What is foodsharing?
Foodsharing.de is an online platform and real life community founded in 2012 that helps to save and redistribute surplus food to prevent foodwaste in Germany and Austria. It is managed by the Foodsharing association (foodsharing e.V.).
How can you participate?
There are two basic levels to the foodsharing.de platform.
Individuals who want to avoid foodwaste at home can register on the platform to become so-called foodsharers. They can then upload virtual food baskets with the food they do not manage to eat themselves for pickup by whomever wants to consume their contents.
Those who want to fight foodwaste more actively can take a quiz and become a foodsaver. Foodsavers are those volunteers who pick up leftover foods from cooperating sellers, such as bakeries, organic shops, markets, but also wholesellers and large supermarket chains. To become a food saver, you have to take a quiz on foodsharing’s guidelines and food safety standards. Once you have passed this quiz, you have to go to three food pickups with experienced food savers who show you the ropes.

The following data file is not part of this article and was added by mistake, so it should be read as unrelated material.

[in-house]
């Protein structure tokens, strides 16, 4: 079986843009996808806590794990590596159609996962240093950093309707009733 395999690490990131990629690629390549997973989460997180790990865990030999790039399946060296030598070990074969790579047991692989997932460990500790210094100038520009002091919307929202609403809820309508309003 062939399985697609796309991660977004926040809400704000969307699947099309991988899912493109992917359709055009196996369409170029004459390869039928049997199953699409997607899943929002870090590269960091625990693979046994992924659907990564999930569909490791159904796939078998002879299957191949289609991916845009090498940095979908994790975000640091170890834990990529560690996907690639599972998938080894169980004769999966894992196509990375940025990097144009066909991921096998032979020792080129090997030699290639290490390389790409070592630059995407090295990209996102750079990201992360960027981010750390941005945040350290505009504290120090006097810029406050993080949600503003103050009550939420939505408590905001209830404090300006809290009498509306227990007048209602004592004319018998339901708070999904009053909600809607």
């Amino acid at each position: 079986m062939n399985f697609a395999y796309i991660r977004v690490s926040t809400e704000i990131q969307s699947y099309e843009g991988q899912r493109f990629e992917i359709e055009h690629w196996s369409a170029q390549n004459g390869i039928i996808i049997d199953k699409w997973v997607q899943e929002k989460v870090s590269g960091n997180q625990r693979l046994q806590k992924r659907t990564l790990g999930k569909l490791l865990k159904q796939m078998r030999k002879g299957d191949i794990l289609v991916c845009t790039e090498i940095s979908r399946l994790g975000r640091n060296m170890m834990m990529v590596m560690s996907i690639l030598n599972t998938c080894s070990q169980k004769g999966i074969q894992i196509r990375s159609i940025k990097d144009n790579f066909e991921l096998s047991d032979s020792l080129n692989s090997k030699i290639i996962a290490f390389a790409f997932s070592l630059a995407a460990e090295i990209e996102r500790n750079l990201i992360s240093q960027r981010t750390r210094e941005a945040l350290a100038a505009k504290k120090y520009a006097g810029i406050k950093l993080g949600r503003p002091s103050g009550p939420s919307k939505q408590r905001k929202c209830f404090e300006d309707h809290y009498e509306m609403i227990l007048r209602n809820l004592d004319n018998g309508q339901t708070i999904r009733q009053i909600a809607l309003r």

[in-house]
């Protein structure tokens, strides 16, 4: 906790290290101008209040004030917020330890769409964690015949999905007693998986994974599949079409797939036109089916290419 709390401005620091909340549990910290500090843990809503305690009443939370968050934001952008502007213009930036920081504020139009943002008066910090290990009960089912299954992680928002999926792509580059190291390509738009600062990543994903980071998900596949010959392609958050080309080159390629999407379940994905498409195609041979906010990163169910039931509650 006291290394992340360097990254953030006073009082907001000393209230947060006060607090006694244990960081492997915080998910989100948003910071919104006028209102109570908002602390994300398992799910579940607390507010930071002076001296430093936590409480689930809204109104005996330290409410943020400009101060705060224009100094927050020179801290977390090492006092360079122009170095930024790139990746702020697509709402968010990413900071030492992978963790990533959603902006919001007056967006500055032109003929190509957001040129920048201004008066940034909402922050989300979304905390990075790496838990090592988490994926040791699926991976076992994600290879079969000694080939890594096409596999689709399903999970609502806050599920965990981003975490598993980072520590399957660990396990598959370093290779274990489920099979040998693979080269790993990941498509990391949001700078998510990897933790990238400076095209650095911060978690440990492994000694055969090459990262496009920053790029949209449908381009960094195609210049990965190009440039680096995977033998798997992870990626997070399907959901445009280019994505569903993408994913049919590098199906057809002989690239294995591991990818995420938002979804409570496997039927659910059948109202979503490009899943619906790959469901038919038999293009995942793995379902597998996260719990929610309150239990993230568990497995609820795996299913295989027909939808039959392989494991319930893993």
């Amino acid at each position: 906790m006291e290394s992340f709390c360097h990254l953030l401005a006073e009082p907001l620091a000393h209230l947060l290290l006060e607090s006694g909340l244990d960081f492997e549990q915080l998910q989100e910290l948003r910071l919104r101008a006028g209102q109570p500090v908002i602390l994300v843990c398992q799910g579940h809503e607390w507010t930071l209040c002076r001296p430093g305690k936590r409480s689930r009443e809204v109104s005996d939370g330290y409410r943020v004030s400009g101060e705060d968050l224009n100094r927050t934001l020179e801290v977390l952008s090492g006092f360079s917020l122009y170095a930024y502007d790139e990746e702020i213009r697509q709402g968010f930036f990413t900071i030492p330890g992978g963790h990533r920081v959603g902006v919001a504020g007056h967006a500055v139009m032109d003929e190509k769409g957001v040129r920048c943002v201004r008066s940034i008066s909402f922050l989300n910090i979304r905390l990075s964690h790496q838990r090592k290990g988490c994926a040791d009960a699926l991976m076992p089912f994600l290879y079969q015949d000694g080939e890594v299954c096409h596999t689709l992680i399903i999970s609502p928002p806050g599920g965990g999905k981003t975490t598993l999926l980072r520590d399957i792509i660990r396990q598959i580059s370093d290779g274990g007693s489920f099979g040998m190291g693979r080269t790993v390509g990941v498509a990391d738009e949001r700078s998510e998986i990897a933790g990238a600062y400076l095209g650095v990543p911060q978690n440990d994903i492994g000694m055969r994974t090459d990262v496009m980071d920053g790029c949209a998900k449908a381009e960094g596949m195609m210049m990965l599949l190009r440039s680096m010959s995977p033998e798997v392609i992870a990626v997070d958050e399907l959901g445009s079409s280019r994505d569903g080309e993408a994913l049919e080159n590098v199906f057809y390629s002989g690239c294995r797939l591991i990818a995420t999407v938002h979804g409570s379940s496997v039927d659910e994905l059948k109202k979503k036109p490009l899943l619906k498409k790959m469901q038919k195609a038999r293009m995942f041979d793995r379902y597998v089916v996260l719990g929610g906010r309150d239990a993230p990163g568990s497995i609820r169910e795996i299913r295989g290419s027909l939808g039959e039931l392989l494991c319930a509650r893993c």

How do the cooperations work?
It is important to know that a food saver cannot just pop by any shop to pick up their leftover produce and other food items. There has to be an official cooperation which is typically started by food savers by asking a supermarket or bakery if they want to cooperate. Once a shop agrees, the pickups are coordinated via teams on the foodsharing platform where you can write your name into the pickup slots provided.
Once in the shop, most often in the delivery zone in the back, there are usually crates with food that would normally go to waste. We food savers go though the crates, split up the food between us, throwing away the produce which is not save to eat any more.
What do we do with the rescued food?
When we are done, we are free to do whatever we want with the food, as long as we do not sell it or do not throw it away. Foodsavers might put virtual baskets with the food that is too much for them to use up. They might distribute surplus food to neighbours, friends and colleagues. Or they take it to a Fairteiler, (teiler = sharer) a foodsharing community pantry or fridge. Everybody can take out whatever they want or need and put in whatever they want, as long as it is not past its sell-by date.